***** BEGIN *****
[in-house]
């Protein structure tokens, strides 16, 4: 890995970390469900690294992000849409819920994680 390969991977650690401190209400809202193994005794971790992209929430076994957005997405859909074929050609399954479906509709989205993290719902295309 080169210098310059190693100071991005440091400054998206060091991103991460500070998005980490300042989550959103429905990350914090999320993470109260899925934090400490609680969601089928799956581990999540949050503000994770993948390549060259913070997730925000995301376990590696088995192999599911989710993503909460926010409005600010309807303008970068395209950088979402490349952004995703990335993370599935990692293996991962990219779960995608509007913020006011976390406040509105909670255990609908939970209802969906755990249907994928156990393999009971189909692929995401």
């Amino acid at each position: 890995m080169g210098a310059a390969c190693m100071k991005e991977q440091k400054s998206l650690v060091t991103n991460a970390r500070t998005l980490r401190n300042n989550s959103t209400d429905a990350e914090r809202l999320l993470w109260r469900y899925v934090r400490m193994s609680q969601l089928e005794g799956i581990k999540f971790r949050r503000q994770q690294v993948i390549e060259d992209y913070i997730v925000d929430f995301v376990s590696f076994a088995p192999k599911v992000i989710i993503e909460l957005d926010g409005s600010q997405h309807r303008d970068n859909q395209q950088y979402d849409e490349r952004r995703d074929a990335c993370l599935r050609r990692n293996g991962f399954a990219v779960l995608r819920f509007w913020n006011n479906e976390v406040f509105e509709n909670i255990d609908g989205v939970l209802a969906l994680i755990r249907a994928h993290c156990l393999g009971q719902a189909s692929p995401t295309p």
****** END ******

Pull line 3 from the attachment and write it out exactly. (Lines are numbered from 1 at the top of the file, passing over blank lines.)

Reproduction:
């Amino acid at each position: 890995m080169g210098a310059a390969c190693m100071k991005e991977q440091k400054s998206l650690v060091t991103n991460a970390r500070t998005l980490r401190n300042n989550s959103t209400d429905a990350e914090r809202l999320l993470w109260r469900y899925v934090r400490m193994s609680q969601l089928e005794g799956i581990k999540f971790r949050r503000q994770q690294v993948i390549e060259d992209y913070i997730v925000d929430f995301v376990s590696f076994a088995p192999k599911v992000i989710i993503e909460l957005d926010g409005s600010q997405h309807r303008d970068n859909q395209q950088y979402d849409e490349r952004r995703d074929a990335c993370l599935r050609r990692n293996g991962f399954a990219v779960l995608r819920f509007w913020n006011n479906e976390v406040f509105e509709n909670i255990d609908g989205v939970l209802a969906l994680i755990r249907a994928h993290c156990l393999g009971q719902a189909s692929p995401t295309p």